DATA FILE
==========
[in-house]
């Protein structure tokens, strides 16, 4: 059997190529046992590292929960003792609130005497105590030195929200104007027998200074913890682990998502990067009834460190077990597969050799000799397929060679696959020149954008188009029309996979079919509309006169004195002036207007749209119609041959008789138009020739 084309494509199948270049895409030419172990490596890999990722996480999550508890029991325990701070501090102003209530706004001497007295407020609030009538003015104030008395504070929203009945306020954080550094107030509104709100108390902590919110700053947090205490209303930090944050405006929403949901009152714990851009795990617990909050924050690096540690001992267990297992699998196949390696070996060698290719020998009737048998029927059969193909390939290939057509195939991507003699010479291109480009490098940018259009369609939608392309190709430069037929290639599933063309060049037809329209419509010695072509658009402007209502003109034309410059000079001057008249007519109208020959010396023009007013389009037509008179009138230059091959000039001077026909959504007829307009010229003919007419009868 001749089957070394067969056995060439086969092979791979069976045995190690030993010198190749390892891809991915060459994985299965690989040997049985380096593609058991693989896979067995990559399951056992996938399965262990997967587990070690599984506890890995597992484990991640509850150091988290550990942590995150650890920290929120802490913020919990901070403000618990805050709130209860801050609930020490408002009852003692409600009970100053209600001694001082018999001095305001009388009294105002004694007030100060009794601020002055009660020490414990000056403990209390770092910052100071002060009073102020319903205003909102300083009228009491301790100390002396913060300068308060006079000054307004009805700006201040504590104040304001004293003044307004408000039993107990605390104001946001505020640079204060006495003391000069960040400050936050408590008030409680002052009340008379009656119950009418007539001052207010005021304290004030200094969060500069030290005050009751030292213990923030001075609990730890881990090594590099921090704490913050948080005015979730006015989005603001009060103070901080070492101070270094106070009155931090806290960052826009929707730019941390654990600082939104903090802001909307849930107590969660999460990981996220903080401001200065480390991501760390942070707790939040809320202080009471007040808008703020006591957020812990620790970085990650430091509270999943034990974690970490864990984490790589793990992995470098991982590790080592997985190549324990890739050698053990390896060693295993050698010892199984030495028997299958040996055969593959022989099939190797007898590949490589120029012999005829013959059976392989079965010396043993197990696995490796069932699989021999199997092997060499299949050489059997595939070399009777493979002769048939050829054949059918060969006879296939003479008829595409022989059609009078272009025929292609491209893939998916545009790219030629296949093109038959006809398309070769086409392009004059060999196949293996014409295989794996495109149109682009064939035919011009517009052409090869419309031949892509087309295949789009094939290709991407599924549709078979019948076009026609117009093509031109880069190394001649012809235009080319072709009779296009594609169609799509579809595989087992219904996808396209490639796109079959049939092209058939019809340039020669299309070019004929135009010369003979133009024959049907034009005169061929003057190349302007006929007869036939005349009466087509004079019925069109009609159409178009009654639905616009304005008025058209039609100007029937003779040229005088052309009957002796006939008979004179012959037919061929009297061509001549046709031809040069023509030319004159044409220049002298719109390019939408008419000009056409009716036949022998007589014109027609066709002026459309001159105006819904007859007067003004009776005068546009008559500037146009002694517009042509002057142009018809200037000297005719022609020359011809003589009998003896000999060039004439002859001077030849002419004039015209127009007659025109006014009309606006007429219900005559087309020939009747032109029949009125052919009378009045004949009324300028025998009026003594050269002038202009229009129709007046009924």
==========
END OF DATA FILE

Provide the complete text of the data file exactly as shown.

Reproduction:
[in-house]
């Protein structure tokens, strides 16, 4: 059997190529046992590292929960003792609130005497105590030195929200104007027998200074913890682990998502990067009834460190077990597969050799000799397929060679696959020149954008188009029309996979079919509309006169004195002036207007749209119609041959008789138009020739 084309494509199948270049895409030419172990490596890999990722996480999550508890029991325990701070501090102003209530706004001497007295407020609030009538003015104030008395504070929203009945306020954080550094107030509104709100108390902590919110700053947090205490209303930090944050405006929403949901009152714990851009795990617990909050924050690096540690001992267990297992699998196949390696070996060698290719020998009737048998029927059969193909390939290939057509195939991507003699010479291109480009490098940018259009369609939608392309190709430069037929290639599933063309060049037809329209419509010695072509658009402007209502003109034309410059000079001057008249007519109208020959010396023009007013389009037509008179009138230059091959000039001077026909959504007829307009010229003919007419009868 001749089957070394067969056995060439086969092979791979069976045995190690030993010198190749390892891809991915060459994985299965690989040997049985380096593609058991693989896979067995990559399951056992996938399965262990997967587990070690599984506890890995597992484990991640509850150091988290550990942590995150650890920290929120802490913020919990901070403000618990805050709130209860801050609930020490408002009852003692409600009970100053209600001694001082018999001095305001009388009294105002004694007030100060009794601020002055009660020490414990000056403990209390770092910052100071002060009073102020319903205003909102300083009228009491301790100390002396913060300068308060006079000054307004009805700006201040504590104040304001004293003044307004408000039993107990605390104001946001505020640079204060006495003391000069960040400050936050408590008030409680002052009340008379009656119950009418007539001052207010005021304290004030200094969060500069030290005050009751030292213990923030001075609990730890881990090594590099921090704490913050948080005015979730006015989005603001009060103070901080070492101070270094106070009155931090806290960052826009929707730019941390654990600082939104903090802001909307849930107590969660999460990981996220903080401001200065480390991501760390942070707790939040809320202080009471007040808008703020006591957020812990620790970085990650430091509270999943034990974690970490864990984490790589793990992995470098991982590790080592997985190549324990890739050698053990390896060693295993050698010892199984030495028997299958040996055969593959022989099939190797007898590949490589120029012999005829013959059976392989079965010396043993197990696995490796069932699989021999199997092997060499299949050489059997595939070399009777493979002769048939050829054949059918060969006879296939003479008829595409022989059609009078272009025929292609491209893939998916545009790219030629296949093109038959006809398309070769086409392009004059060999196949293996014409295989794996495109149109682009064939035919011009517009052409090869419309031949892509087309295949789009094939290709991407599924549709078979019948076009026609117009093509031109880069190394001649012809235009080319072709009779296009594609169609799509579809595989087992219904996808396209490639796109079959049939092209058939019809340039020669299309070019004929135009010369003979133009024959049907034009005169061929003057190349302007006929007869036939005349009466087509004079019925069109009609159409178009009654639905616009304005008025058209039609100007029937003779040229005088052309009957002796006939008979004179012959037919061929009297061509001549046709031809040069023509030319004159044409220049002298719109390019939408008419000009056409009716036949022998007589014109027609066709002026459309001159105006819904007859007067003004009776005068546009008559500037146009002694517009042509002057142009018809200037000297005719022609020359011809003589009998003896000999060039004439002859001077030849002419004039015209127009007659025109006014009309606006007429219900005559087309020939009747032109029949009125052919009378009045004949009324300028025998009026003594050269002038202009229009129709007046009924």